If you have dreamed of business ownership, you may have found a business concept that captured your interest. Yet, after a short period of a few days or a week, that interest and even excitement was gone—even before you had done any serious research on the opportunity. What happened? You began to encounter road blocks. These road blocks may appear to be overwhelming; however, understanding the primary concerns faced by business owners and evaluating the facts behind them will allow you to move forward in your entrepreneurial journey.
There are four primary road blocks that you will most likely encounter. When evaluating a business to own, be prepared to address these head-on:
1. Personal Expenses: Understand your “roof & table”
How much money does it take to cover the cost of the roof over your head and food on your table for six months? Though called “roof and table,” don’t forget to include all of your monthly expenses for six months—insurance, utilities, taxes, etc. If I have learned anything from working with first time business owners, it’s to make sure you have money set aside for six months. The #1 reason that new businesses fail is simply due to running out of money. The stress of paying those expenses should not be where you are focused. You will have other concerns to interest you—trust me.
2. Personal Time: Balance your work with your life
A lot of people seek business ownership in order to have more free time. However, ask a business owner about the work schedule they actually keep and most often they will say “whatever it takes.” In a traditional business ownership model, you may be working 10-12 hours per day at times, but you have the flexibility and discretion in how you live those hours. I chose to be a business owner 12 years ago when I was working 7am to 7pm in a corporate job and getting home as my kids were going to sleep. Those years go by quickly and I wasn’t going to miss them. Yes, I stopped work at 11am for a Veteran’s Day Celebration, but made up that time after dinner that evening.
There are also semi-absentee ownership models. In these models, the owner works 10-15 hours per week once the business is up-and-running, leaving time for another job or obligation. Though these types of ownership arrangements do exist, though they are more the exception than the rule.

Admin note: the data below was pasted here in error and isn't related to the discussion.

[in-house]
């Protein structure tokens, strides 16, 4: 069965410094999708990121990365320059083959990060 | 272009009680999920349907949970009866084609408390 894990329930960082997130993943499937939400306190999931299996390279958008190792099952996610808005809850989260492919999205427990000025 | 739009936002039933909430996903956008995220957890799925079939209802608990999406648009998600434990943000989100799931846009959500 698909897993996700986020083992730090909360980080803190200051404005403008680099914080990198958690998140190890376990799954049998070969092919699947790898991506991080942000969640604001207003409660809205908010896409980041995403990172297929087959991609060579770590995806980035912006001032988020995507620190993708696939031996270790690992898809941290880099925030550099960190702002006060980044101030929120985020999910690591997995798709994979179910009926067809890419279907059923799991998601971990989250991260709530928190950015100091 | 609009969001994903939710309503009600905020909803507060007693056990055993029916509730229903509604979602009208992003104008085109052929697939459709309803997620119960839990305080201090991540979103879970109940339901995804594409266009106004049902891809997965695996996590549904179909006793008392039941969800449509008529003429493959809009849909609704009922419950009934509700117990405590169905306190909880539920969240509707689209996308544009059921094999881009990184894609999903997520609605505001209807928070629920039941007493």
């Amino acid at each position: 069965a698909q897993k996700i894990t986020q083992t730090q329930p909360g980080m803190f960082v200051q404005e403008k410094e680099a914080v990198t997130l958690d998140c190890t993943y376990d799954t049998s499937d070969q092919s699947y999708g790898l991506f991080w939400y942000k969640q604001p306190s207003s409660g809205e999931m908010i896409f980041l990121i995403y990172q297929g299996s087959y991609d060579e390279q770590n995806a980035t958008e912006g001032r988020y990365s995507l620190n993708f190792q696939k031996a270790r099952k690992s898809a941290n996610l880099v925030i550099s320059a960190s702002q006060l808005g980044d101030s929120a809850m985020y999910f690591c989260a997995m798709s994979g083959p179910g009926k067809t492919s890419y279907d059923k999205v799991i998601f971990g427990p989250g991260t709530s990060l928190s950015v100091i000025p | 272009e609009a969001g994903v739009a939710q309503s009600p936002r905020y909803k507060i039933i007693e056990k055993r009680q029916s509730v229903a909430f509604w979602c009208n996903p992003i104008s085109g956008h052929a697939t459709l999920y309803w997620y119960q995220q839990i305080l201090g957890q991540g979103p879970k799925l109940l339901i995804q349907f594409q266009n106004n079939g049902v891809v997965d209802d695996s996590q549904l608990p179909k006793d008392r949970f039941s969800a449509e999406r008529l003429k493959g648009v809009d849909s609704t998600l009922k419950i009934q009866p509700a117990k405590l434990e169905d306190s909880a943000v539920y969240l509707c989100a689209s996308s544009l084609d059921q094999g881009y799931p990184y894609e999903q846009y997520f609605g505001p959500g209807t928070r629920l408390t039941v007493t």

Remember, you are making a family decision. A business of your own will affect your family as well. Family members must know and accept the demands that business ownership will entail.
3. Business Plan: Solidify your financials
You need to be concerned about your financial ability to not only start your business, but also to continue to operate it until it begins to make a profit. Building a financial spreadsheet that projects out your first year will be key to your success. Based upon projections, you will be able to breakdown your year into milestones and identify ramp-up time. Enthusiastic entrepreneurs will project years 2-3 as well.
You will want to know not only when you reach breakeven, but when you can begin paying yourself a salary. Budgeting for and paying yourself a salary is fundamental to your happiness. There are lots of unhappy business owners who have never earned more than a company vehicle and a handful of cell phones. Being an entrepreneur is wonderful as long as your bills are paid and obligations met.
4. Sales Plan: Identify your sales process and market position
Regardless if it is a product or service, you need to have a comprehensive sales processes. Customarily, the business owner is tasked with marketing and promoting the business within the marketplace. If you are not the “selling type,” you need to consider hiring a sales manager.
There are great products and services that go unnoticed every year simply because potential clients didn’t know they exist. You need to know your target market well and where, when, why, how they source their information on purchasing comparable products or services. Always keep in mind your value differential—what makes your product or service “new, unique or different.” It may sound old school, but your potential clients need a reason to make a change in their buying practices.
The best way to overcome road blocks, and that overwhelmed feeling, is through research. Proper due diligence is critically important. Having a working understanding of these primary road blocks will afford you the ability to conduct a more complete and thorough investigation of any business that you think may be right for you. Most importantly, you may very well be able to move forward in your entrepreneurial journey and eventually be the business owner you have dreamt you would become.